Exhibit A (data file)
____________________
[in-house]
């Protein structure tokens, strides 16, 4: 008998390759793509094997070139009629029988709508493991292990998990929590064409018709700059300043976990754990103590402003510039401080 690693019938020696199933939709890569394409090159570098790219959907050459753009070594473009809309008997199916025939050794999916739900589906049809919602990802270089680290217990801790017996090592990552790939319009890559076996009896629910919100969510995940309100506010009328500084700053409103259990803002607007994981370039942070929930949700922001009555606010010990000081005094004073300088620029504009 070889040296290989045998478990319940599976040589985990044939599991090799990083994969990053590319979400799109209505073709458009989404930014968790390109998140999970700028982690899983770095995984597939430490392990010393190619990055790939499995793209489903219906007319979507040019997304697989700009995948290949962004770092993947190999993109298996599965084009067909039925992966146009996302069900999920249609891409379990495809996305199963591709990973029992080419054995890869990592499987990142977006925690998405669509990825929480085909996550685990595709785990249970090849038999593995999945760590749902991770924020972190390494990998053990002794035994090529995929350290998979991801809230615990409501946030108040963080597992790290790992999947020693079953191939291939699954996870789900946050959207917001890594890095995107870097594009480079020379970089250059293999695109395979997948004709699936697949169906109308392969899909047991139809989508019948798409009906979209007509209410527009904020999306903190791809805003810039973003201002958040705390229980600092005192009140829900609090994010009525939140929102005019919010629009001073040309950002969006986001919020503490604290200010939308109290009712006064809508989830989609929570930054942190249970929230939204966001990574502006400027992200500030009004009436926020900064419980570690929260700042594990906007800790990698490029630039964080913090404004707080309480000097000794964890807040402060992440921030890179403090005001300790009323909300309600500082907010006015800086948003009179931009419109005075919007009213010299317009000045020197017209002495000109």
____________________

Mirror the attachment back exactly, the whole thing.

[in-house]
């Protein structure tokens, strides 16, 4: 008998390759793509094997070139009629029988709508493991292990998990929590064409018709700059300043976990754990103590402003510039401080 690693019938020696199933939709890569394409090159570098790219959907050459753009070594473009809309008997199916025939050794999916739900589906049809919602990802270089680290217990801790017996090592990552790939319009890559076996009896629910919100969510995940309100506010009328500084700053409103259990803002607007994981370039942070929930949700922001009555606010010990000081005094004073300088620029504009 070889040296290989045998478990319940599976040589985990044939599991090799990083994969990053590319979400799109209505073709458009989404930014968790390109998140999970700028982690899983770095995984597939430490392990010393190619990055790939499995793209489903219906007319979507040019997304697989700009995948290949962004770092993947190999993109298996599965084009067909039925992966146009996302069900999920249609891409379990495809996305199963591709990973029992080419054995890869990592499987990142977006925690998405669509990825929480085909996550685990595709785990249970090849038999593995999945760590749902991770924020972190390494990998053990002794035994090529995929350290998979991801809230615990409501946030108040963080597992790290790992999947020693079953191939291939699954996870789900946050959207917001890594890095995107870097594009480079020379970089250059293999695109395979997948004709699936697949169906109308392969899909047991139809989508019948798409009906979209007509209410527009904020999306903190791809805003810039973003201002958040705390229980600092005192009140829900609090994010009525939140929102005019919010629009001073040309950002969006986001919020503490604290200010939308109290009712006064809508989830989609929570930054942190249970929230939204966001990574502006400027992200500030009004009436926020900064419980570690929260700042594990906007800790990698490029630039964080913090404004707080309480000097000794964890807040402060992440921030890179403090005001300790009323909300309600500082907010006015800086948003009179931009419109005075919007009213010299317009000045020197017209002495000109």